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EU launches antitrust probe into Google banning third-party cookies in Chrome

The European Commission
the 'Privacy Sandbox'
Federated Learning
the European Commission
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the Electronic Frontier Foundation
Browser-maker Brave
the Privacy Sandbox
the Ars Orbital Transmission
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Jon Brodkin
Jun 22
Margrethe Vestager


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The European Commission today said it has begun investigating Google for "possible anticompetitive conduct" in the market for online advertising technology.The EC announcement said the formal antitrust investigation will "assess whether Google has violated EU competition rules by favoring its own online display advertising technology services in the so-called 'ad tech' supply chain, to the detriment of competing providers of advertising technology services, advertisers and online publishers." The EC said it will "examine whether Google is distorting competition by restricting access by third parties to user data for advertising purposes on websites and apps, while reserving such data for its own use."Chrome and Android figure into the investigation. The EC said it will investigate "Google's announced plans to prohibit the placement of third-party 'cookies' on Chrome and replace them with the 'Privacy Sandbox' set of tools, including the effects on online display advertising and online display advertising intermediation markets." Google's Privacy Sandbox includes FLoC, or Federated Learning of Cohorts, a technology that would replace third-party cookies for advertising purposes.Regarding Android, the EC said it will examine "Google's announced plans to stop making the advertising identifier available to third parties on Android smart mobile devices when a user opts out of personalized advertising, and the effects on online display advertising and online display advertising intermediation markets." The EC said it will also probe Google-imposed requirements that force advertisers to use certain Google services in order to purchase ads on YouTube.Noting that "Google is present at almost all levels of the supply chain for online display advertising," EC Commissioner Margrethe Vestager said the European government is "concerned that Google has made it harder for rival online advertising services to compete in the so-called ad tech stack." Vestager is the EC's executive vice president in charge of competition policy.Vestager said the investigation will look into "Google's policies on user tracking to make sure they are in line with fair competition." She said that "Google collects data to be used for targeted advertising purposes, it sells advertising space, and also acts as an online advertising intermediary."Google defended its practices in a statement sent to Ars and other news organizations.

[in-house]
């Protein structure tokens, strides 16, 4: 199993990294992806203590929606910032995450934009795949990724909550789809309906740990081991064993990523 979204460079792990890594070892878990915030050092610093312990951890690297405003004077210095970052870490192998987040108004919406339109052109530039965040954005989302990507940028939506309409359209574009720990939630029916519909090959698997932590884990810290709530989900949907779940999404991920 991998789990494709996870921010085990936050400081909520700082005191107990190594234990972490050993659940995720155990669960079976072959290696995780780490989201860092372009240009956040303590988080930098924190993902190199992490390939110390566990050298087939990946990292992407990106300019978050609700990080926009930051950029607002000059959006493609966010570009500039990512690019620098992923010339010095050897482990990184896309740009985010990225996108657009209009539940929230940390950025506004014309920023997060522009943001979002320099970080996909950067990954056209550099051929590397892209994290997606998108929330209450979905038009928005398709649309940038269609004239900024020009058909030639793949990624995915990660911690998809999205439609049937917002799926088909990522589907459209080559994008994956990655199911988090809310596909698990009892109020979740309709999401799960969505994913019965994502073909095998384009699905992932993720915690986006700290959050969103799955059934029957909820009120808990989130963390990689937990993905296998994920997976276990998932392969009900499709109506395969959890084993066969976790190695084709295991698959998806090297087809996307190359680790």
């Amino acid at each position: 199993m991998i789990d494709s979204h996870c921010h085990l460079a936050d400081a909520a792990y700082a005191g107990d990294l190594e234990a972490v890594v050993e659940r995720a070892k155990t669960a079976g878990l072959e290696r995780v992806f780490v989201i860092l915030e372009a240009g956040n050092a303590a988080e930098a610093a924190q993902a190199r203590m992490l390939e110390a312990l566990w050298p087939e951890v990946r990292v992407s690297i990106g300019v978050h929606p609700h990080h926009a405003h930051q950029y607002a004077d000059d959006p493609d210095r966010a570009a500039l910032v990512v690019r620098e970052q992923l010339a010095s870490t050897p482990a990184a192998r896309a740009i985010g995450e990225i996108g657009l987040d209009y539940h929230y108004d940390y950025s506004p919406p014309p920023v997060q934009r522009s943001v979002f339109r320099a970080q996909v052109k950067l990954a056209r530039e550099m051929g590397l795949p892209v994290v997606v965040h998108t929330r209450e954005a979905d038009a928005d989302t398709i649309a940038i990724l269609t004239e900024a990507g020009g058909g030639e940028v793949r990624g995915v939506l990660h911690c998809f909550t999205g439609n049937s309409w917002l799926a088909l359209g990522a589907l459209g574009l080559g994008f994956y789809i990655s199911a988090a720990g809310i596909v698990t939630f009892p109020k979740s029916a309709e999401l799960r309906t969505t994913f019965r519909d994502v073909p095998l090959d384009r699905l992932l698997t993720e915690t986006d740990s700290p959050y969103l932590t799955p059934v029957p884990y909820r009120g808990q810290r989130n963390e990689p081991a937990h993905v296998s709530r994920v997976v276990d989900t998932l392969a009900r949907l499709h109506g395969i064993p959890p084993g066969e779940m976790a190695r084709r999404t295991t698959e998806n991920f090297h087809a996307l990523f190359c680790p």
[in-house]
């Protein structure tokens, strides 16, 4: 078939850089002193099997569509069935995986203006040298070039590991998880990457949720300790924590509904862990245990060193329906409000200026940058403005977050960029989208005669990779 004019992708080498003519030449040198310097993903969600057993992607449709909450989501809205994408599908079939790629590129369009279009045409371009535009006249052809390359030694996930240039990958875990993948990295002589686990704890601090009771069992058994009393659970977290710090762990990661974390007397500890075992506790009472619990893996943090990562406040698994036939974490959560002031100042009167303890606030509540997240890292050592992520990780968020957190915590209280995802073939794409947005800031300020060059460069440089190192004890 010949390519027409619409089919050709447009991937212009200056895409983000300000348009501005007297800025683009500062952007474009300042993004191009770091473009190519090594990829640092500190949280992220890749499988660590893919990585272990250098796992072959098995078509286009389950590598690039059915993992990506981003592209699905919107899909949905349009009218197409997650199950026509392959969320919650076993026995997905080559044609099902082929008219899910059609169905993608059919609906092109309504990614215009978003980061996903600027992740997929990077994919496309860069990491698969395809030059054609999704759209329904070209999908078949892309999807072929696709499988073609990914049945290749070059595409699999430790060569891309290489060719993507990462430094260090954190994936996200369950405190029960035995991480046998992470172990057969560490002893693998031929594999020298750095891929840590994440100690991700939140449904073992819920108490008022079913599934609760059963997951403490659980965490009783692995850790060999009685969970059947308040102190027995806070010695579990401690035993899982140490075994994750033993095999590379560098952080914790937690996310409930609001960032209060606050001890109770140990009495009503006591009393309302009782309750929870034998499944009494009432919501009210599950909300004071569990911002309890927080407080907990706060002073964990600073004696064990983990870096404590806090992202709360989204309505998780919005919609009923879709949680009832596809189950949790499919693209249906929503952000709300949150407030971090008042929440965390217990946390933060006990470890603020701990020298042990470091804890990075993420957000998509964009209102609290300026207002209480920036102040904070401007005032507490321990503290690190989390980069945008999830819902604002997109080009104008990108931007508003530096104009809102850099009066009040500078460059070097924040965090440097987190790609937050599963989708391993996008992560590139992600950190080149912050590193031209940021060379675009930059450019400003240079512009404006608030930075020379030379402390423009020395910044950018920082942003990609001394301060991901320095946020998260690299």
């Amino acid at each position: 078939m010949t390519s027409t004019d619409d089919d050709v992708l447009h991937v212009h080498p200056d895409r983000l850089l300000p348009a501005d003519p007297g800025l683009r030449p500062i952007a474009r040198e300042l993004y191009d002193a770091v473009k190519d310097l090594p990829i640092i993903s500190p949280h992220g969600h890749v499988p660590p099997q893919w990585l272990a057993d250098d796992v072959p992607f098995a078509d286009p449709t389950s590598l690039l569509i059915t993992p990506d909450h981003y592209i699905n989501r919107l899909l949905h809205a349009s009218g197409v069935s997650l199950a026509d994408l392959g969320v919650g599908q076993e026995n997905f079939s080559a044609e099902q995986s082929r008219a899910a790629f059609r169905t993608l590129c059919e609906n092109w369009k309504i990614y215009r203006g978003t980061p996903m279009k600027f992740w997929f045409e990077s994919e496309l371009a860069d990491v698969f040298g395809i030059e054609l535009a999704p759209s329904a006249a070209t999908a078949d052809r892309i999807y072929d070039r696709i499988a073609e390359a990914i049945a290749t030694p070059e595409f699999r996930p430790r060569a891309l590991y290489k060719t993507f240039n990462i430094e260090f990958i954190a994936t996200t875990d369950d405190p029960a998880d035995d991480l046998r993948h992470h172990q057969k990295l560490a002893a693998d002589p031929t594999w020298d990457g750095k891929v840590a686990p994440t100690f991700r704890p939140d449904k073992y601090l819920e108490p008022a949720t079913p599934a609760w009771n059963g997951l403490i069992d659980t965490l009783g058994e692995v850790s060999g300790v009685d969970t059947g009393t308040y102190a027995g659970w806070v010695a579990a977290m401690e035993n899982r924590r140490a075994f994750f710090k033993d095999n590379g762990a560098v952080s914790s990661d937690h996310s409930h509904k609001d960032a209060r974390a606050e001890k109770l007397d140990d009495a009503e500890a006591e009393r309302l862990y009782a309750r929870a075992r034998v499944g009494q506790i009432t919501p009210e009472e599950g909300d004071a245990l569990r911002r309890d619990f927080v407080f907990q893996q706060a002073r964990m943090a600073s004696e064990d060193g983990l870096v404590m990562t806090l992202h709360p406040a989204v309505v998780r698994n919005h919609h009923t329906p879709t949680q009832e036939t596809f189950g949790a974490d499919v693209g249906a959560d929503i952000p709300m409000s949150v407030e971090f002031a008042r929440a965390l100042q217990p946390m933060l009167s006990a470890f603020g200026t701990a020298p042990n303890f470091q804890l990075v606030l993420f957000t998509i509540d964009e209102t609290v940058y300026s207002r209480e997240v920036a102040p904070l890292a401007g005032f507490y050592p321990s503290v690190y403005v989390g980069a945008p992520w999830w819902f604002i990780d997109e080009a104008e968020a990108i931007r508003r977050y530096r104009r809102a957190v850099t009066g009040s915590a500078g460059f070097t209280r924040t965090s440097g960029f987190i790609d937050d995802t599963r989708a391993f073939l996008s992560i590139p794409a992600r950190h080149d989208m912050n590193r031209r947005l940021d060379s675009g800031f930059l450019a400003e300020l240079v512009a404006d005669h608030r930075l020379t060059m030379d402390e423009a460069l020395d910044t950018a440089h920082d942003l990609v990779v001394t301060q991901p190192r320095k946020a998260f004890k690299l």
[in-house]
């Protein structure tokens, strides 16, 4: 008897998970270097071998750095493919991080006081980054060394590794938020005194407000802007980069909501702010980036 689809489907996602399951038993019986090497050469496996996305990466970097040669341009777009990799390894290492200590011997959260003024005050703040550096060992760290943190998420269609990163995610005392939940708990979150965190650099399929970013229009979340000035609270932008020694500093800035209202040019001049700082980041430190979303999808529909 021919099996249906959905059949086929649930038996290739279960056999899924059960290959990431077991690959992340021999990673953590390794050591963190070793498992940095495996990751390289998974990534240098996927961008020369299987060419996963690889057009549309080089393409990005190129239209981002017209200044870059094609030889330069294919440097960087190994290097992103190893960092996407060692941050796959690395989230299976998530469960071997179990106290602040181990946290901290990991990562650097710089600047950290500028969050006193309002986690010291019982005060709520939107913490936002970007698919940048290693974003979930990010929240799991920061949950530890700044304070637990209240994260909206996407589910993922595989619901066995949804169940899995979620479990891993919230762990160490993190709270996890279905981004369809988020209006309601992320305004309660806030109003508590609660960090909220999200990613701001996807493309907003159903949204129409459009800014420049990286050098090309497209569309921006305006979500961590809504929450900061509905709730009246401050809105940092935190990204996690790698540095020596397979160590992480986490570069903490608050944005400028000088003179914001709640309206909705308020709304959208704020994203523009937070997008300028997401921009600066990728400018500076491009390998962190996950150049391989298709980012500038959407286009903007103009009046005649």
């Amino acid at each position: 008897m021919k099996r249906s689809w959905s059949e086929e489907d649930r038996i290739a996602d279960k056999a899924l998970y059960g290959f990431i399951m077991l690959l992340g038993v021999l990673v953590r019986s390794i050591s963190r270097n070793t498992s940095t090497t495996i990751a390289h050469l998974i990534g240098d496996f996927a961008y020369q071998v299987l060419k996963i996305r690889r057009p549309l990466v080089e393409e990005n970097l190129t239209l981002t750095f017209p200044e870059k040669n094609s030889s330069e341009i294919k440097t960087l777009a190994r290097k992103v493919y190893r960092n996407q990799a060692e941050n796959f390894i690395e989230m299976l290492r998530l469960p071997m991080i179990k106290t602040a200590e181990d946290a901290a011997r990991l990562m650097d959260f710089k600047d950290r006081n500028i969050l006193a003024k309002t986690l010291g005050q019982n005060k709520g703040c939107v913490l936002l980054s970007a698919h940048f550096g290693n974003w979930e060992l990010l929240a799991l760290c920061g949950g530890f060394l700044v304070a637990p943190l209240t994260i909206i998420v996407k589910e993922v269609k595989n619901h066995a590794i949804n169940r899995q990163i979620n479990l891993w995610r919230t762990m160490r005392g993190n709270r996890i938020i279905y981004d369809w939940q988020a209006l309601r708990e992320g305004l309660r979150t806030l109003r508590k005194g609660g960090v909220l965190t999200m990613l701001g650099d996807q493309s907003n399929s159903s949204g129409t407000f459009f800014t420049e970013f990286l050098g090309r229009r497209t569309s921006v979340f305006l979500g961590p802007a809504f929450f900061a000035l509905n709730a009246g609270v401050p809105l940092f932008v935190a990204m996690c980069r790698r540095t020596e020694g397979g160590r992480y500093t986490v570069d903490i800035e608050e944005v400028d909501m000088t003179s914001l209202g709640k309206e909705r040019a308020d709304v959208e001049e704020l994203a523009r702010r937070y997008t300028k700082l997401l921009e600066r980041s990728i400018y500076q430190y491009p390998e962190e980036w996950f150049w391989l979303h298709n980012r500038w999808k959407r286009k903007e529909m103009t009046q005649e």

As said here by Jon Brodkin